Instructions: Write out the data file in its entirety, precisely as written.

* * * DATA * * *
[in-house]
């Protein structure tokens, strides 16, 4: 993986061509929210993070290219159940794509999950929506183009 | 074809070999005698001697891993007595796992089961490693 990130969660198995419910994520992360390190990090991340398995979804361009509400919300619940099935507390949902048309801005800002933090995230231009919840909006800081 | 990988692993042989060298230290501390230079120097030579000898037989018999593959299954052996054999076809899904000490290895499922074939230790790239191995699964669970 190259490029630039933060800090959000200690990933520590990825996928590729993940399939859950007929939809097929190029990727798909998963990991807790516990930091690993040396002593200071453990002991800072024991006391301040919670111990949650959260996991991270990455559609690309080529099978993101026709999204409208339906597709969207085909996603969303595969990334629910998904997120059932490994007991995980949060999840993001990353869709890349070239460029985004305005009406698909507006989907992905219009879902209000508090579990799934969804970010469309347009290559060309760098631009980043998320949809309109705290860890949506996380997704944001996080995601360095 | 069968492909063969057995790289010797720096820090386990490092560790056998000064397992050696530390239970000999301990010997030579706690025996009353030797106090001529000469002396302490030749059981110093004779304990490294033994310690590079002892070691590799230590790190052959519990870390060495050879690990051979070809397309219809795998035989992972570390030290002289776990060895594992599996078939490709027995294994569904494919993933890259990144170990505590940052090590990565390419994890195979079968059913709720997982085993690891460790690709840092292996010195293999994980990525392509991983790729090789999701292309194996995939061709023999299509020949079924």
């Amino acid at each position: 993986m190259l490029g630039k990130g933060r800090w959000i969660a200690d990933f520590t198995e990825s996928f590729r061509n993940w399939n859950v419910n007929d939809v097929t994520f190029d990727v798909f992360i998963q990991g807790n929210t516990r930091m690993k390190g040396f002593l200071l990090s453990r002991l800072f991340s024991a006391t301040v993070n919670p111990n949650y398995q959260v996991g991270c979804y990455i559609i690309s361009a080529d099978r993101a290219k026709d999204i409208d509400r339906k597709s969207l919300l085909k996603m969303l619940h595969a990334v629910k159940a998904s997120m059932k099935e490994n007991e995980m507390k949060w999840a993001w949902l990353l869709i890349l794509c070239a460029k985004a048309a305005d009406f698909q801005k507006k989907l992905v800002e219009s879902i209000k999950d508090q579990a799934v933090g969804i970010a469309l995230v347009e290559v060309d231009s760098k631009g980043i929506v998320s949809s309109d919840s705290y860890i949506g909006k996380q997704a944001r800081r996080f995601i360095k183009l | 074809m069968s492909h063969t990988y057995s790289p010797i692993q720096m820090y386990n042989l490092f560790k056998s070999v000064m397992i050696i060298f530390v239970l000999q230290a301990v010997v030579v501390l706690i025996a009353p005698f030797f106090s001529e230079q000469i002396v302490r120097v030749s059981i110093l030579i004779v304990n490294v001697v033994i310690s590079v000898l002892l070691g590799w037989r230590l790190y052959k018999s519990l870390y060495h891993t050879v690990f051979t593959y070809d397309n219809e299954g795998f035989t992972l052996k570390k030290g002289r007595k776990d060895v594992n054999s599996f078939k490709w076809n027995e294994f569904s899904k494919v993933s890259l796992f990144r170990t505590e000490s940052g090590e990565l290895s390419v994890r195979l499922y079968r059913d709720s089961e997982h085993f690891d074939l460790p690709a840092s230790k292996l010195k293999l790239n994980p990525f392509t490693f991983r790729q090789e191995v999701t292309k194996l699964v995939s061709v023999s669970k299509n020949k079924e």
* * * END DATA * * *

[in-house]
């Protein structure tokens, strides 16, 4: 993986061509929210993070290219159940794509999950929506183009 | 074809070999005698001697891993007595796992089961490693 990130969660198995419910994520992360390190990090991340398995979804361009509400919300619940099935507390949902048309801005800002933090995230231009919840909006800081 | 990988692993042989060298230290501390230079120097030579000898037989018999593959299954052996054999076809899904000490290895499922074939230790790239191995699964669970 190259490029630039933060800090959000200690990933520590990825996928590729993940399939859950007929939809097929190029990727798909998963990991807790516990930091690993040396002593200071453990002991800072024991006391301040919670111990949650959260996991991270990455559609690309080529099978993101026709999204409208339906597709969207085909996603969303595969990334629910998904997120059932490994007991995980949060999840993001990353869709890349070239460029985004305005009406698909507006989907992905219009879902209000508090579990799934969804970010469309347009290559060309760098631009980043998320949809309109705290860890949506996380997704944001996080995601360095 | 069968492909063969057995790289010797720096820090386990490092560790056998000064397992050696530390239970000999301990010997030579706690025996009353030797106090001529000469002396302490030749059981110093004779304990490294033994310690590079002892070691590799230590790190052959519990870390060495050879690990051979070809397309219809795998035989992972570390030290002289776990060895594992599996078939490709027995294994569904494919993933890259990144170990505590940052090590990565390419994890195979079968059913709720997982085993690891460790690709840092292996010195293999994980990525392509991983790729090789999701292309194996995939061709023999299509020949079924």
């Amino acid at each position: 993986m190259l490029g630039k990130g933060r800090w959000i969660a200690d990933f520590t198995e990825s996928f590729r061509n993940w399939n859950v419910n007929d939809v097929t994520f190029d990727v798909f992360i998963q990991g807790n929210t516990r930091m690993k390190g040396f002593l200071l990090s453990r002991l800072f991340s024991a006391t301040v993070n919670p111990n949650y398995q959260v996991g991270c979804y990455i559609i690309s361009a080529d099978r993101a290219k026709d999204i409208d509400r339906k597709s969207l919300l085909k996603m969303l619940h595969a990334v629910k159940a998904s997120m059932k099935e490994n007991e995980m507390k949060w999840a993001w949902l990353l869709i890349l794509c070239a460029k985004a048309a305005d009406f698909q801005k507006k989907l992905v800002e219009s879902i209000k999950d508090q579990a799934v933090g969804i970010a469309l995230v347009e290559v060309d231009s760098k631009g980043i929506v998320s949809s309109d919840s705290y860890i949506g909006k996380q997704a944001r800081r996080f995601i360095k183009l | 074809m069968s492909h063969t990988y057995s790289p010797i692993q720096m820090y386990n042989l490092f560790k056998s070999v000064m397992i050696i060298f530390v239970l000999q230290a301990v010997v030579v501390l706690i025996a009353p005698f030797f106090s001529e230079q000469i002396v302490r120097v030749s059981i110093l030579i004779v304990n490294v001697v033994i310690s590079v000898l002892l070691g590799w037989r230590l790190y052959k018999s519990l870390y060495h891993t050879v690990f051979t593959y070809d397309n219809e299954g795998f035989t992972l052996k570390k030290g002289r007595k776990d060895v594992n054999s599996f078939k490709w076809n027995e294994f569904s899904k494919v993933s890259l796992f990144r170990t505590e000490s940052g090590e990565l290895s390419v994890r195979l499922y079968r059913d709720s089961e997982h085993f690891d074939l460790p690709a840092s230790k292996l010195k293999l790239n994980p990525f392509t490693f991983r790729q090789e191995v999701t292309k194996l699964v995939s061709v023999s669970k299509n020949k079924e």